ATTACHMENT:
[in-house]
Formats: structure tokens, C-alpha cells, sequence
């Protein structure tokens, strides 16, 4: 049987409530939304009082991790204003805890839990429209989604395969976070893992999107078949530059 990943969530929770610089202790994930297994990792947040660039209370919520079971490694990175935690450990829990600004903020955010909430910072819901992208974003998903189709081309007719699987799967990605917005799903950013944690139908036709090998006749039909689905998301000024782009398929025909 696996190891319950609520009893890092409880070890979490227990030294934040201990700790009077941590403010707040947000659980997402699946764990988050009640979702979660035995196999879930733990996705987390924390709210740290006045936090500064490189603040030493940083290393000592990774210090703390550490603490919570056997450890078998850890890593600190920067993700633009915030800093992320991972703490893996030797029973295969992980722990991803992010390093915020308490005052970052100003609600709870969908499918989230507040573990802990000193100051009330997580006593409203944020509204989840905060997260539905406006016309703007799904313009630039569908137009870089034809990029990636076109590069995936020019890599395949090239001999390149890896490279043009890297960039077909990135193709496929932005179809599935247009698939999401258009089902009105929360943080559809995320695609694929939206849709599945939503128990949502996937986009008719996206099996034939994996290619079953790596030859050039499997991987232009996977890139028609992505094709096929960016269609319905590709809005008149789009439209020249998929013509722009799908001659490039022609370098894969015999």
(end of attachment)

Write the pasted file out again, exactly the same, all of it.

[in-house]
Formats: structure tokens, C-alpha cells, sequence
């Protein structure tokens, strides 16, 4: 049987409530939304009082991790204003805890839990429209989604395969976070893992999107078949530059 990943969530929770610089202790994930297994990792947040660039209370919520079971490694990175935690450990829990600004903020955010909430910072819901992208974003998903189709081309007719699987799967990605917005799903950013944690139908036709090998006749039909689905998301000024782009398929025909 696996190891319950609520009893890092409880070890979490227990030294934040201990700790009077941590403010707040947000659980997402699946764990988050009640979702979660035995196999879930733990996705987390924390709210740290006045936090500064490189603040030493940083290393000592990774210090703390550490603490919570056997450890078998850890890593600190920067993700633009915030800093992320991972703490893996030797029973295969992980722990991803992010390093915020308490005052970052100003609600709870969908499918989230507040573990802990000193100051009330997580006593409203944020509204989840905060997260539905406006016309703007799904313009630039569908137009870089034809990029990636076109590069995936020019890599395949090239001999390149890896490279043009890297960039077909990135193709496929932005179809599935247009698939999401258009089902009105929360943080559809995320695609694929939206849709599945939503128990949502996937986009008719996206099996034939994996290619079953790596030859050039499997991987232009996977890139028609992505094709096929960016269609319905590709809005008149789009439209020249998929013509722009799908001659490039022609370098894969015999």